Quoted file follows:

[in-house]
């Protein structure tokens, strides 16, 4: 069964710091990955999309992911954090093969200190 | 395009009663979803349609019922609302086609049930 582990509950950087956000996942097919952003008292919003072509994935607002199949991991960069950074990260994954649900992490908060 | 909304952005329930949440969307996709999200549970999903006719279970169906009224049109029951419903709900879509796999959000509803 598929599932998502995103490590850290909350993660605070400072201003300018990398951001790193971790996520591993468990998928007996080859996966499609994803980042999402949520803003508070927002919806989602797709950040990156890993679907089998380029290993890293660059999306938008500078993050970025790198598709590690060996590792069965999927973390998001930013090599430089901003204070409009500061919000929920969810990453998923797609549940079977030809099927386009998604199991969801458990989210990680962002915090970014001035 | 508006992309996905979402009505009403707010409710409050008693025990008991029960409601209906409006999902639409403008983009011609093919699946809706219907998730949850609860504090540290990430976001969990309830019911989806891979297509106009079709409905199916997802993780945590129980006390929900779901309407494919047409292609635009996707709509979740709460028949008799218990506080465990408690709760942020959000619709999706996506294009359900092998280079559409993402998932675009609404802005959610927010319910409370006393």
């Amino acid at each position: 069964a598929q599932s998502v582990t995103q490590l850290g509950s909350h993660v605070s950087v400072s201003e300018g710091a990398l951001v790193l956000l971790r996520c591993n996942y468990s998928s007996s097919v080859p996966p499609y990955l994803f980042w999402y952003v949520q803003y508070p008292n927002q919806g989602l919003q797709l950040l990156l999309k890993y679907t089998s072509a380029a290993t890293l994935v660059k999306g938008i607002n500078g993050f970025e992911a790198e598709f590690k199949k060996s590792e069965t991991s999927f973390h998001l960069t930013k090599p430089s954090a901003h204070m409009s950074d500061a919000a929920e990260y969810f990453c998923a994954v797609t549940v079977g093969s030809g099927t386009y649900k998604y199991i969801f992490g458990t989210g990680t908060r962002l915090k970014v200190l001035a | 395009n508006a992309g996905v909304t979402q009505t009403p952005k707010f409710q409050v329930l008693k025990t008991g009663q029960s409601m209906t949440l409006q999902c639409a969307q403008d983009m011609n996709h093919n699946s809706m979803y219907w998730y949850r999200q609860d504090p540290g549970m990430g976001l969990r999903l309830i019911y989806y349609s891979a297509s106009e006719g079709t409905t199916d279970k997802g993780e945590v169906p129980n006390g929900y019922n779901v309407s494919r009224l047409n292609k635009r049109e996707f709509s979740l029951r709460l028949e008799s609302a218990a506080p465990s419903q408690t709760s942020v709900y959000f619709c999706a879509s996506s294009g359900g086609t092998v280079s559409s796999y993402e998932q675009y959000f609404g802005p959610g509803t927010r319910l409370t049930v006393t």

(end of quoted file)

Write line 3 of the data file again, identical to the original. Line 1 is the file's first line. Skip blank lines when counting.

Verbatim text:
């Amino acid at each position: 069964a598929q599932s998502v582990t995103q490590l850290g509950s909350h993660v605070s950087v400072s201003e300018g710091a990398l951001v790193l956000l971790r996520c591993n996942y468990s998928s007996s097919v080859p996966p499609y990955l994803f980042w999402y952003v949520q803003y508070p008292n927002q919806g989602l919003q797709l950040l990156l999309k890993y679907t089998s072509a380029a290993t890293l994935v660059k999306g938008i607002n500078g993050f970025e992911a790198e598709f590690k199949k060996s590792e069965t991991s999927f973390h998001l960069t930013k090599p430089s954090a901003h204070m409009s950074d500061a919000a929920e990260y969810f990453c998923a994954v797609t549940v079977g093969s030809g099927t386009y649900k998604y199991i969801f992490g458990t989210g990680t908060r962002l915090k970014v200190l001035a | 395009n508006a992309g996905v909304t979402q009505t009403p952005k707010f409710q409050v329930l008693k025990t008991g009663q029960s409601m209906t949440l409006q999902c639409a969307q403008d983009m011609n996709h093919n699946s809706m979803y219907w998730y949850r999200q609860d504090p540290g549970m990430g976001l969990r999903l309830i019911y989806y349609s891979a297509s106009e006719g079709t409905t199916d279970k997802g993780e945590v169906p129980n006390g929900y019922n779901v309407s494919r009224l047409n292609k635009r049109e996707f709509s979740l029951r709460l028949e008799s609302a218990a506080p465990s419903q408690t709760s942020v709900y959000f619709c999706a879509s996506s294009g359900g086609t092998v280079s559409s796999y993402e998932q675009y959000f609404g802005p959610g509803t927010r319910l409370t049930v006393t």